Still, paying for a broken smartphone display? Now, it may no longer be an issue to worry about. Researchers have developed a smartphone display material that can self-heal from damages.
The Korea Institute of Science and Technology (KIST) announced that the collaborative research team led by Dr. Yong-Chae Jung and Hak-soo Han from Yonsei University was able to develop a self-healing colorless electronic material that can self-repair cracks or damaged functions occurred on the material.
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Colorless polyimide (CPI) has outstanding mechanical, electrical, and chemical properties. It features transparency like glass along with strong tensile strength and does not encounter scratches even after folding hundreds of thousands of times.
Thus, it is widely commercialized and used in mobile products such as foldable and flexible displays and is also popularly used throughout the overall industry such as aerospace and PV cells.
As such, since CPI is a material widely used in various industries, constant efforts are made to secure durability by addressing cracks that can occur from various exposure environments and breakages caused by continuous electromagnetic waves.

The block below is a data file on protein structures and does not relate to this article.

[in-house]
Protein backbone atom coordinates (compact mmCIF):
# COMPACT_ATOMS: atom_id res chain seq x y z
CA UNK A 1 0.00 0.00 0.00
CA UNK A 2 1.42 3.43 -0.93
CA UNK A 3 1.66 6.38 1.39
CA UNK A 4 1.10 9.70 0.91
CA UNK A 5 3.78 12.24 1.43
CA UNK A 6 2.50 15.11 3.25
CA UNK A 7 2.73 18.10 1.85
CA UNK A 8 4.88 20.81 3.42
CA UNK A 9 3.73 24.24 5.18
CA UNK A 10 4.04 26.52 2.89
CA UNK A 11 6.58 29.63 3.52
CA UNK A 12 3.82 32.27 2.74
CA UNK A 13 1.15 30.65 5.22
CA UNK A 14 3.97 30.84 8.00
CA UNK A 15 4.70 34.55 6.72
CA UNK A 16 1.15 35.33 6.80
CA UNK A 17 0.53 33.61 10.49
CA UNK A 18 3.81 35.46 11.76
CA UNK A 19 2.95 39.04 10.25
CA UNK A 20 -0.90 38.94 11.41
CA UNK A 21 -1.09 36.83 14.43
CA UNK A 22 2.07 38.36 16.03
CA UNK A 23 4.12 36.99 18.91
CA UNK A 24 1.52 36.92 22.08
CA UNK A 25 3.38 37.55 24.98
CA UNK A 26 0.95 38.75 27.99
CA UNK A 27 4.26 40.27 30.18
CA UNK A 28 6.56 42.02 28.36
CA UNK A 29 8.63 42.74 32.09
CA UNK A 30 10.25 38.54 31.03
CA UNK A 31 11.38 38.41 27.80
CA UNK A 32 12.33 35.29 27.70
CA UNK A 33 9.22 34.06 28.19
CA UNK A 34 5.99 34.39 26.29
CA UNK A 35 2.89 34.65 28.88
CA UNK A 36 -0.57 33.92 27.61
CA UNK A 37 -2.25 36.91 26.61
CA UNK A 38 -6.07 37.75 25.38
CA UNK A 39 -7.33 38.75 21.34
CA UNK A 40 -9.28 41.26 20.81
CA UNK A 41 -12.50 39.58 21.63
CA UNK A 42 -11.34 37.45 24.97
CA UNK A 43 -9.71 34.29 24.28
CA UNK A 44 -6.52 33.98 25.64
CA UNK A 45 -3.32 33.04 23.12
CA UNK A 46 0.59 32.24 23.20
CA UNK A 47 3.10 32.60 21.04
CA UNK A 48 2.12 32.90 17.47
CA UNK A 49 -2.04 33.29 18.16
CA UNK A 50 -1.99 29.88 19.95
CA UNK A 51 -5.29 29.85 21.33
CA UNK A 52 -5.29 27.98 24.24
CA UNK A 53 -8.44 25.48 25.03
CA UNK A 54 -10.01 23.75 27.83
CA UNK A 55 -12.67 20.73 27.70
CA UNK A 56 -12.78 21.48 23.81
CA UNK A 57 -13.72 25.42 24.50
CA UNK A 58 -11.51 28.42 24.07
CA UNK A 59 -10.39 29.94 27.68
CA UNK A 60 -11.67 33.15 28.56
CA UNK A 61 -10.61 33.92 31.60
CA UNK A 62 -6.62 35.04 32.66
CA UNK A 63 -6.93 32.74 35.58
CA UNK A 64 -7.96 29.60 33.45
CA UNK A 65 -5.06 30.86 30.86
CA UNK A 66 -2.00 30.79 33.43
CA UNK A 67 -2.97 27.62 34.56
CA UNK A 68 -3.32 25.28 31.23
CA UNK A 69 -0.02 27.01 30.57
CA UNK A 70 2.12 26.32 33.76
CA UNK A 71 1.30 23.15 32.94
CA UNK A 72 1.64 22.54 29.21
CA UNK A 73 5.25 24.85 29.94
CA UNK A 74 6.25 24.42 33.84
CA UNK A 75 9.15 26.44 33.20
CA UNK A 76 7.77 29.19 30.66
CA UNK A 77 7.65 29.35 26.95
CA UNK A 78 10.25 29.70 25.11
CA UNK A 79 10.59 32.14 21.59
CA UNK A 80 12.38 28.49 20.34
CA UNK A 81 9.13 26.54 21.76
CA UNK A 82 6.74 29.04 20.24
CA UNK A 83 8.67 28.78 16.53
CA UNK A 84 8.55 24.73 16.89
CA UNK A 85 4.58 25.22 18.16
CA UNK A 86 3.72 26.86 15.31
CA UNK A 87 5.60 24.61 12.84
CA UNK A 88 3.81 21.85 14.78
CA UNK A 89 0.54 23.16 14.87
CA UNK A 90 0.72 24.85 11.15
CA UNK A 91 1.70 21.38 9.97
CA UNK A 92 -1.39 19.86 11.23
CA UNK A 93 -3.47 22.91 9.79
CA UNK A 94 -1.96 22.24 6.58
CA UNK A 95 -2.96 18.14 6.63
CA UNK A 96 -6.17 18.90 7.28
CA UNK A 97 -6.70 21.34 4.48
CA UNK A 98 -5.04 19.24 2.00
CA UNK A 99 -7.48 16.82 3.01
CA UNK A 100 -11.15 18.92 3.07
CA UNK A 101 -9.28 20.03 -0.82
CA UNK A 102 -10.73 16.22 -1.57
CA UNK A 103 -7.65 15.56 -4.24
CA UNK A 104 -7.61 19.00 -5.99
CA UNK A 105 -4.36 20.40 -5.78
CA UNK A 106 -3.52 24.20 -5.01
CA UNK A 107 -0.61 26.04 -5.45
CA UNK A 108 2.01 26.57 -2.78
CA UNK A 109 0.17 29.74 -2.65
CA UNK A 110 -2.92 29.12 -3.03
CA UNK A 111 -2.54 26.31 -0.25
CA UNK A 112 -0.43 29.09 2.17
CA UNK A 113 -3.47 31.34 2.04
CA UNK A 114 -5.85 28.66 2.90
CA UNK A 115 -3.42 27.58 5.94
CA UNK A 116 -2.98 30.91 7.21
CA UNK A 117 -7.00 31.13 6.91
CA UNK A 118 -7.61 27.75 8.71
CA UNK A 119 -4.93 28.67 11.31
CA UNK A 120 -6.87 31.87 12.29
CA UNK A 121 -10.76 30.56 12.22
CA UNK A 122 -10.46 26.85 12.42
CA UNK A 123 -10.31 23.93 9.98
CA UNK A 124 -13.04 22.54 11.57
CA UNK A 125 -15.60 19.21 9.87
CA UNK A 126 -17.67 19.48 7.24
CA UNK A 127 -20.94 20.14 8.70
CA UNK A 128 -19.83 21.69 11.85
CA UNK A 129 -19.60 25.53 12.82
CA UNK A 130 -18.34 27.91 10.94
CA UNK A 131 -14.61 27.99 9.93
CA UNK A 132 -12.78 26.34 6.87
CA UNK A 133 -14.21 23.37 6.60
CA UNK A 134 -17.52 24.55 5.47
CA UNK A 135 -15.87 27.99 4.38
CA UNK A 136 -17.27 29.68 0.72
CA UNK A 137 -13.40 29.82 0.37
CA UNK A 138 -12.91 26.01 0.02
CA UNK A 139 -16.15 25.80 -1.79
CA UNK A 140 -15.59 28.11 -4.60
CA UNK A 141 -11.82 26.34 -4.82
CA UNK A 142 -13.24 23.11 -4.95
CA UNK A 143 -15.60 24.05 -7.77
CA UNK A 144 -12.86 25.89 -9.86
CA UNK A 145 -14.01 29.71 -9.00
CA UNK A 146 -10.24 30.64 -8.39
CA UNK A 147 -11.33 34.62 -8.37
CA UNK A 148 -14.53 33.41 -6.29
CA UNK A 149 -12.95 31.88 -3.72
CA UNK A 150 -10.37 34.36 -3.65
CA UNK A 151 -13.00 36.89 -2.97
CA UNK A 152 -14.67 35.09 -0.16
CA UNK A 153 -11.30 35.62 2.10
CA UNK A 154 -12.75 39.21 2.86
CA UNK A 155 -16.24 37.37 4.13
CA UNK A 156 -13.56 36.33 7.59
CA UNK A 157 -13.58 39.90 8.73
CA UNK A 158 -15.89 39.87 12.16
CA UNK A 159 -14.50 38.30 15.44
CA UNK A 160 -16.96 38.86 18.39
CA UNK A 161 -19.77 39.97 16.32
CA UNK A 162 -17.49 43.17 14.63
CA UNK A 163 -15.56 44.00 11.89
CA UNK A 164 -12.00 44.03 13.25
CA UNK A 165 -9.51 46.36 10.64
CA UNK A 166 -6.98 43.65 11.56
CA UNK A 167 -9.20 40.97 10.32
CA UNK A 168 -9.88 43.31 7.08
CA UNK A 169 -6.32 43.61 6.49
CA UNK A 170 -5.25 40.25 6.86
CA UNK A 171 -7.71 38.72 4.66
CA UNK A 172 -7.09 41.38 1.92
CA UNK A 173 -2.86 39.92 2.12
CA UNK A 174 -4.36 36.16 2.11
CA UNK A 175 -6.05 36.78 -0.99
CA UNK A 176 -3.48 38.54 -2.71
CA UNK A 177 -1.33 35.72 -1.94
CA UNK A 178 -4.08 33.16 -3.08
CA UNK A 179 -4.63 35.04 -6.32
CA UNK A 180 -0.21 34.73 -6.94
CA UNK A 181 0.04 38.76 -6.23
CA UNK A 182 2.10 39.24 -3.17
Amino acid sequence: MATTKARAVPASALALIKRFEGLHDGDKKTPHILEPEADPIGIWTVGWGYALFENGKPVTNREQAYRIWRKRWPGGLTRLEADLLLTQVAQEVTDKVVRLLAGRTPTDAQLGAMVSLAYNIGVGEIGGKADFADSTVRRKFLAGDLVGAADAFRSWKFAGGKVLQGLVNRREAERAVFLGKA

While several research teams attempted to address these issues by adding additives or coating a hard-protective layer on the surface, they were unable to successfully prevent damages to the underlying materials, the study, published in the journal Composite Part B: Engineering, reported.
In order to support quick self-healing from cracks and damaged functions while maintaining the benefits of colorless polyimide, the research team developed a self-healing colorless polyimide by utilizing linseed oil extracted from seeds of the flax plant.
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They fabricated linseed oil-loaded microcapsules; then, created upper-healing layers by mixing the fabricated microcapsules with silicone and coating them on colorless polyimides.
In the material developed by the team, the microcapsules break when mechanical damage occurs, then, the linseed oil leaks out and flows to the damaged area to become hardened, thereby healing the damaged area.
Such self-healing capability has the advantage of being able to heal locally for local damages. Other materials with self-repairing capabilities developed so far could only be implemented with soft materials and repaired only by applying high-temperature heat to the materials.
On the other hand, the display material developed through this research is capable of self-healing even though it is implemented with a hard material, and it can be self-healed at room temperature without requiring high-temperature heat.
Additionally, it offers the advantage of accelerating the healing process by reacting with humidity and UV, in turn, over 95 percent damage recovery has been achieved within a short time of just 20 minutes. (IANS)